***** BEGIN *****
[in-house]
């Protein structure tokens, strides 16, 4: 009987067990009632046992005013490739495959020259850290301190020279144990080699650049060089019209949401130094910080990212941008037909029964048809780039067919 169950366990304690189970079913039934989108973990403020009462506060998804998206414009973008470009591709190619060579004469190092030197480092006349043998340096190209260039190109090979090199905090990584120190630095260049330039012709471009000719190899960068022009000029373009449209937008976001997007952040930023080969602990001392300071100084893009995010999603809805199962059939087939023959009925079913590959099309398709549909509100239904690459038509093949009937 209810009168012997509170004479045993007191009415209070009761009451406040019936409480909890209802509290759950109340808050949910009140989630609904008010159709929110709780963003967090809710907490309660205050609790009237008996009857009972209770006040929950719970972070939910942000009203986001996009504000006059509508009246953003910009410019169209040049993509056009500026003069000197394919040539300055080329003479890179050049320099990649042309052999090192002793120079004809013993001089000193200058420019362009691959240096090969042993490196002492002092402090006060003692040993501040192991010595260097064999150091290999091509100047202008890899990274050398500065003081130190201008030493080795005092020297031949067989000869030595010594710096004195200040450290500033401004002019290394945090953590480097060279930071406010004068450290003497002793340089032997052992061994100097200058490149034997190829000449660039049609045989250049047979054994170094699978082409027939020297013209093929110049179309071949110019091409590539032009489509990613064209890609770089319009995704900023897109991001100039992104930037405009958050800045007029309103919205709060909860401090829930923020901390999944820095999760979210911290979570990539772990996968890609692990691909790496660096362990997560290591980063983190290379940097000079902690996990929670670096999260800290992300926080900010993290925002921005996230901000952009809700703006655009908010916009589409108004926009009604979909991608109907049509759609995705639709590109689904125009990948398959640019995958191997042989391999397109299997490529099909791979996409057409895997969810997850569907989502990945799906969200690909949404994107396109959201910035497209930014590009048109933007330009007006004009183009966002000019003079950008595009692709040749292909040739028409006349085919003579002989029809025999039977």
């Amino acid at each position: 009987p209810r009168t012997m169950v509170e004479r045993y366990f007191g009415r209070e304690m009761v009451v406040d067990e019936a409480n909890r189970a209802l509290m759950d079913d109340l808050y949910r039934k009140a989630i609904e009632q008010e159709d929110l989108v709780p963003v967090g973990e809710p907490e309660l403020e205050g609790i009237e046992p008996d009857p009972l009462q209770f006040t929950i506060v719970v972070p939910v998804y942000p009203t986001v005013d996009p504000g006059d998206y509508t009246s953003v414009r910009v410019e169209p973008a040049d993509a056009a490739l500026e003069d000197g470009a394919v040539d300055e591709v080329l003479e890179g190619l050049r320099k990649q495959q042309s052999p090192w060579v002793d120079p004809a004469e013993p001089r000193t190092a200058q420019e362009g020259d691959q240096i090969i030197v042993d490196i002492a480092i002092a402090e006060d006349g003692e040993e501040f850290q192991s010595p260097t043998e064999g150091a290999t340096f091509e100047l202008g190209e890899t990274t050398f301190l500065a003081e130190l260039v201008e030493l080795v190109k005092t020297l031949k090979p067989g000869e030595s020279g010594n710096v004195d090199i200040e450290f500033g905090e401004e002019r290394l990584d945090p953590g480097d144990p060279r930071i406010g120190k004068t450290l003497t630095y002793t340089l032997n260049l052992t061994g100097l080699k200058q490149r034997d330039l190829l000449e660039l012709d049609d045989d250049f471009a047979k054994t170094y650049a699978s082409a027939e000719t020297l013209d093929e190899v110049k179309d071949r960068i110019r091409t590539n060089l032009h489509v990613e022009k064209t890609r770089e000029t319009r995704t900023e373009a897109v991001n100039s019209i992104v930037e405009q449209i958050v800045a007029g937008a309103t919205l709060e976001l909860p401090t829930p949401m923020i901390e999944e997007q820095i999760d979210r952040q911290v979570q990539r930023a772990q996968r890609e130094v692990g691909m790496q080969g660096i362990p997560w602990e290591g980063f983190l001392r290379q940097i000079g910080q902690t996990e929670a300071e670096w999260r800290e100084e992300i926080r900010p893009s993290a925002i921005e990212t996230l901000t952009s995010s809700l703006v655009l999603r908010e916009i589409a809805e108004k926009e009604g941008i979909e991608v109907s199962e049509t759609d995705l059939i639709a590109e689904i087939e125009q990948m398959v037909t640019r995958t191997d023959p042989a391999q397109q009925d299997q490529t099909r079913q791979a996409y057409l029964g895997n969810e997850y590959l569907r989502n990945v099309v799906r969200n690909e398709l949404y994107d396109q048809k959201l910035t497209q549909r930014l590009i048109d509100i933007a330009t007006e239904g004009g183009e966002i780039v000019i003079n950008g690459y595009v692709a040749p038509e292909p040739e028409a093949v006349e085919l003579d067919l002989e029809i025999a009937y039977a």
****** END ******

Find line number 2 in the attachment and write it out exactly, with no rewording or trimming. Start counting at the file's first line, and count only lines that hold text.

């Protein structure tokens, strides 16, 4: 009987067990009632046992005013490739495959020259850290301190020279144990080699650049060089019209949401130094910080990212941008037909029964048809780039067919 169950366990304690189970079913039934989108973990403020009462506060998804998206414009973008470009591709190619060579004469190092030197480092006349043998340096190209260039190109090979090199905090990584120190630095260049330039012709471009000719190899960068022009000029373009449209937008976001997007952040930023080969602990001392300071100084893009995010999603809805199962059939087939023959009925079913590959099309398709549909509100239904690459038509093949009937 209810009168012997509170004479045993007191009415209070009761009451406040019936409480909890209802509290759950109340808050949910009140989630609904008010159709929110709780963003967090809710907490309660205050609790009237008996009857009972209770006040929950719970972070939910942000009203986001996009504000006059509508009246953003910009410019169209040049993509056009500026003069000197394919040539300055080329003479890179050049320099990649042309052999090192002793120079004809013993001089000193200058420019362009691959240096090969042993490196002492002092402090006060003692040993501040192991010595260097064999150091290999091509100047202008890899990274050398500065003081130190201008030493080795005092020297031949067989000869030595010594710096004195200040450290500033401004002019290394945090953590480097060279930071406010004068450290003497002793340089032997052992061994100097200058490149034997190829000449660039049609045989250049047979054994170094699978082409027939020297013209093929110049179309071949110019091409590539032009489509990613064209890609770089319009995704900023897109991001100039992104930037405009958050800045007029309103919205709060909860401090829930923020901390999944820095999760979210911290979570990539772990996968890609692990691909790496660096362990997560290591980063983190290379940097000079902690996990929670670096999260800290992300926080900010993290925002921005996230901000952009809700703006655009908010916009589409108004926009009604979909991608109907049509759609995705639709590109689904125009990948398959640019995958191997042989391999397109299997490529099909791979996409057409895997969810997850569907989502990945799906969200690909949404994107396109959201910035497209930014590009048109933007330009007006004009183009966002000019003079950008595009692709040749292909040739028409006349085919003579002989029809025999039977």